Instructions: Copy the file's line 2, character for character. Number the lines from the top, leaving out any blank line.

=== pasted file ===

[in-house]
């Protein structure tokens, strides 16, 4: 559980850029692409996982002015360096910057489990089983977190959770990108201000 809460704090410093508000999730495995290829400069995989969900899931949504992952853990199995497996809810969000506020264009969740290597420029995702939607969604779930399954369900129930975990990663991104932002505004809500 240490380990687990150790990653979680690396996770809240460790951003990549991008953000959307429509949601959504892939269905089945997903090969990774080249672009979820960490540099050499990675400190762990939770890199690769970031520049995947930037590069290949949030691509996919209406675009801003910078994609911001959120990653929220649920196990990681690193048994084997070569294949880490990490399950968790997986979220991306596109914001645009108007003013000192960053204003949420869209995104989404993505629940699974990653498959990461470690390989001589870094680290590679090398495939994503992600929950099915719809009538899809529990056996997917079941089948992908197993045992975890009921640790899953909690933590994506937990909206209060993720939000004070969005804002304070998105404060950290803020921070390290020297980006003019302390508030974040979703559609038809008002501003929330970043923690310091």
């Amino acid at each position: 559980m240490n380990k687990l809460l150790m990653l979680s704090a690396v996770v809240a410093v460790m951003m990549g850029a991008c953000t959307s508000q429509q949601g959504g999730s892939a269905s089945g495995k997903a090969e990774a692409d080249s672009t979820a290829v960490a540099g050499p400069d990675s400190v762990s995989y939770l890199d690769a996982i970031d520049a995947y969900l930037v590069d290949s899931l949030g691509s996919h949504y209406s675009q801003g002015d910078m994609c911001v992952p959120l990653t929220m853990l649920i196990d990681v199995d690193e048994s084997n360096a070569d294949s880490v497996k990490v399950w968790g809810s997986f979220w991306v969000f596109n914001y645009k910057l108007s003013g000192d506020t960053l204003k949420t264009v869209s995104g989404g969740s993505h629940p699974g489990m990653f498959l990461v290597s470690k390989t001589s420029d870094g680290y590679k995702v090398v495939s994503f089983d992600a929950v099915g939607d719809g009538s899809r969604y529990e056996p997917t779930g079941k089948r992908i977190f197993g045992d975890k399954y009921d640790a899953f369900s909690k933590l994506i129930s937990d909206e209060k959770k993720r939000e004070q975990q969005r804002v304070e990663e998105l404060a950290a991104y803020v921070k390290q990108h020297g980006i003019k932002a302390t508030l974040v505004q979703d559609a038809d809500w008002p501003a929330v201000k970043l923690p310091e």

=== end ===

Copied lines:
């Protein structure tokens, strides 16, 4: 559980850029692409996982002015360096910057489990089983977190959770990108201000 809460704090410093508000999730495995290829400069995989969900899931949504992952853990199995497996809810969000506020264009969740290597420029995702939607969604779930399954369900129930975990990663991104932002505004809500 240490380990687990150790990653979680690396996770809240460790951003990549991008953000959307429509949601959504892939269905089945997903090969990774080249672009979820960490540099050499990675400190762990939770890199690769970031520049995947930037590069290949949030691509996919209406675009801003910078994609911001959120990653929220649920196990990681690193048994084997070569294949880490990490399950968790997986979220991306596109914001645009108007003013000192960053204003949420869209995104989404993505629940699974990653498959990461470690390989001589870094680290590679090398495939994503992600929950099915719809009538899809529990056996997917079941089948992908197993045992975890009921640790899953909690933590994506937990909206209060993720939000004070969005804002304070998105404060950290803020921070390290020297980006003019302390508030974040979703559609038809008002501003929330970043923690310091």